Stamps and Glue and Getting Stuck
Those lick-glue stamps stick to the paper until thoroughly soaked. Immerse them in warm bowl-baths until the rough-edged stamps slide easily off the paper. Thumb-rub the slick glue residue—a pleasant easy sensation. The children place each little perforated-edge parallelogram rectangle on paper towels to dry: a rose, a frog, a train, a mountain, Santa Claus, R2-D2, newly-famous brown faces, the dear flag, Mary and the renaissance Christ-child. Self-adhesives stole some of the simply joy of stamps, like the sound of slowly tearing along the perforation lines after folding; and the taste of glue (my god! how unsanitary!). No amount of soaking dissolves the new adhesive, that isn’t good old glue; a careful snip-snip and you’re done; the stamp is ready for the book, forever attached to its matching piece of envelope. Attachment is the root of all suffering, the eastern mystics teach, ancient and still-living, which they discovered by sitting in cold caves and on the banks of black rivers all their lives, free of being stubbornly stuck to any thing, or any one. But here in the modern west I hear that joy cannot exist without courage, neither courage without vulnerability, neither vulnerability without pain. Joy and pain are a pair, apparently: sticky stamp and envelope. And I wonder if peace can be found, if at all, at the perfect balance point between connection and disconnection, and what the hell does that mean anyway? The chalice, the temple, the kiva, the body of Christ—that infinitesimal point where temporality and infinity touch, commune, coexist. (suppressed expletive.) For all of my mortal living time I have licked myself and stuck myself to someone or something, becoming bound to the paper, and getting rudely ripped off without the mercy of a soak, and part of the stamp stays messily with the paper, and some paper comes along grudgingly with the stamp, ruined for the collector’s book. I really do not care for the philatelist’s tweezer-finesse. My bulging envelopes of stamps will get glued into books someday, or not, by me or my stamp-admiring children, or not. What I like most about stamps, after all, are the vivid-color pictures, the oldness of a year or a century, and the idea of the glue that connects me to a million places and people I love, to whom I am thoroughly stuck.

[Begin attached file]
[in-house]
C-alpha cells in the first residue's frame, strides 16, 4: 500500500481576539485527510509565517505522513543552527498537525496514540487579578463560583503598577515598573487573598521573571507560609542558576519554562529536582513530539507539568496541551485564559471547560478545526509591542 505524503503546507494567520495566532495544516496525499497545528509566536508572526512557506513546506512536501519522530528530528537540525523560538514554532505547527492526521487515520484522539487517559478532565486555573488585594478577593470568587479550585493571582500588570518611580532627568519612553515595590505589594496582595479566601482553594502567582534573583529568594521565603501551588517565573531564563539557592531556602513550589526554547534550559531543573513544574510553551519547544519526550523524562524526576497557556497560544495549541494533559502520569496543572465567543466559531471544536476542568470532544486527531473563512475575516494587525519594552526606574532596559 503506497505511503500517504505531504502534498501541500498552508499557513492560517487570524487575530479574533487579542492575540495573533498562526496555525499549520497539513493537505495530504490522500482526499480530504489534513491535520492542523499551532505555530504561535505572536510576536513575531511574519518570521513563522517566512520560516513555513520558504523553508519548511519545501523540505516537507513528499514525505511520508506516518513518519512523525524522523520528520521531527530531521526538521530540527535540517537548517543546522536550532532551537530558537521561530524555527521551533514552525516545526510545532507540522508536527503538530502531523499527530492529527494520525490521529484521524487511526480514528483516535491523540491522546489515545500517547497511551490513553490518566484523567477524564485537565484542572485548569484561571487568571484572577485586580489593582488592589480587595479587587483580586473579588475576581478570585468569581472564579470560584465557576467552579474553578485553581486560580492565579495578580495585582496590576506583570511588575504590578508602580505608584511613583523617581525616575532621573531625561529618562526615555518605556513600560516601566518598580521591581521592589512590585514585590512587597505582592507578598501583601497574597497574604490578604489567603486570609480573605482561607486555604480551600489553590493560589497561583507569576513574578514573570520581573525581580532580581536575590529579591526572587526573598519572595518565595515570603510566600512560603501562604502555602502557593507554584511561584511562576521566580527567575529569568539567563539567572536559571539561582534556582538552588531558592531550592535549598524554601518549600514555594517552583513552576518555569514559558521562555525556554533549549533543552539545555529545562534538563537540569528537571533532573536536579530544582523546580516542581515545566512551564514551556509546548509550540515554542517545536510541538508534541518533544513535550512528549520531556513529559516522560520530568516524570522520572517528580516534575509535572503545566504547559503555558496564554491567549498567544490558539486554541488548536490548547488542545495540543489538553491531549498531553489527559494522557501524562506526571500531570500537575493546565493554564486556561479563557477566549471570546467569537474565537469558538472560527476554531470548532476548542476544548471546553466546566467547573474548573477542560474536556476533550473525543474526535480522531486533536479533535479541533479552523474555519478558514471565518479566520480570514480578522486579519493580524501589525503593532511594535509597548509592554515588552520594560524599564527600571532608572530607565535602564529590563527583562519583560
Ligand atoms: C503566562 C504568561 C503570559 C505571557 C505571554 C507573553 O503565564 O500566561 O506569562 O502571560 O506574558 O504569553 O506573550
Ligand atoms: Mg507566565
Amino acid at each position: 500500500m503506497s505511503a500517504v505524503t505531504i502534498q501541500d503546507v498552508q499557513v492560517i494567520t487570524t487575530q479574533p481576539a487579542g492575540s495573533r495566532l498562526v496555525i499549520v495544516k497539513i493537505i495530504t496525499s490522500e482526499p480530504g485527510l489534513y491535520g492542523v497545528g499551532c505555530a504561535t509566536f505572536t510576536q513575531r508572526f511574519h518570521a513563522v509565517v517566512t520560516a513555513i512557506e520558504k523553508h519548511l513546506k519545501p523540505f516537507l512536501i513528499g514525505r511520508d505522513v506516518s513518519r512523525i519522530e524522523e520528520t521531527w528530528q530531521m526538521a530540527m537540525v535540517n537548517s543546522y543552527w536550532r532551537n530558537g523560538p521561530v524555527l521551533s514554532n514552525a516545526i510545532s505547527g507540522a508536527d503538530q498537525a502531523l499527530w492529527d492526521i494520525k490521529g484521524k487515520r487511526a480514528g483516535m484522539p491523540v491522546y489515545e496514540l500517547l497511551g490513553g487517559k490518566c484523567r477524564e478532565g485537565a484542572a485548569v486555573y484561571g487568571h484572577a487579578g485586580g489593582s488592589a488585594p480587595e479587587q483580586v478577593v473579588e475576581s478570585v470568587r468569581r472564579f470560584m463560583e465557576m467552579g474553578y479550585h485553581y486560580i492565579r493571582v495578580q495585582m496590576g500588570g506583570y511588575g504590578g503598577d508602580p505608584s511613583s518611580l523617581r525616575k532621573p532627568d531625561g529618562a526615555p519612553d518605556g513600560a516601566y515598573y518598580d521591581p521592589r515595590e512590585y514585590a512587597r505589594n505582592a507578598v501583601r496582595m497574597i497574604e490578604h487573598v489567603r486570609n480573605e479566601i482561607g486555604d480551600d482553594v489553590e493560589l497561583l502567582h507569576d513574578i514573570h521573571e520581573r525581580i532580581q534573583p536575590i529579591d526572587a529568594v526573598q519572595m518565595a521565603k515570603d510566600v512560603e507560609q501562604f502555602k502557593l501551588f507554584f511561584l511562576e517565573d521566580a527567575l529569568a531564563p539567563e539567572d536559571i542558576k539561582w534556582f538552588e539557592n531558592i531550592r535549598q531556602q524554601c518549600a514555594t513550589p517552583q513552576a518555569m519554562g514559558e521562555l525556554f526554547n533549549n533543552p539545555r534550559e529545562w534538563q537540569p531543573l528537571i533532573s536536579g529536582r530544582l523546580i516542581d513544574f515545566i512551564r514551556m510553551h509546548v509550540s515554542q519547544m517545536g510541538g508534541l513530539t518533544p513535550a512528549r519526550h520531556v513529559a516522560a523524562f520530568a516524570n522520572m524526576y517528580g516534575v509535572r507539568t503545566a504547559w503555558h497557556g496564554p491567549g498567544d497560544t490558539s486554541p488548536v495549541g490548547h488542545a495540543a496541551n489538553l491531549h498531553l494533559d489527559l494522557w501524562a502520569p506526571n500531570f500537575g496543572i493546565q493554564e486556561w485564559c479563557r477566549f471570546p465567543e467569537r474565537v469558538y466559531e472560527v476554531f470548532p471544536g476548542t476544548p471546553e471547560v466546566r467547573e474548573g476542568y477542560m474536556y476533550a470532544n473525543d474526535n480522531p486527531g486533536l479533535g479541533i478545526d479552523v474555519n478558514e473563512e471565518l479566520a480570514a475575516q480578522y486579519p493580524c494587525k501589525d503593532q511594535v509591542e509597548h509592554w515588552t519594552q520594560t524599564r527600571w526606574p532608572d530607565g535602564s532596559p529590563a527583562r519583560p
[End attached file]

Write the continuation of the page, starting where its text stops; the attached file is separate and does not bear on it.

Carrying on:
(Pictured above: a small portion of my bulging envelope of unorganized U.S. stamps.)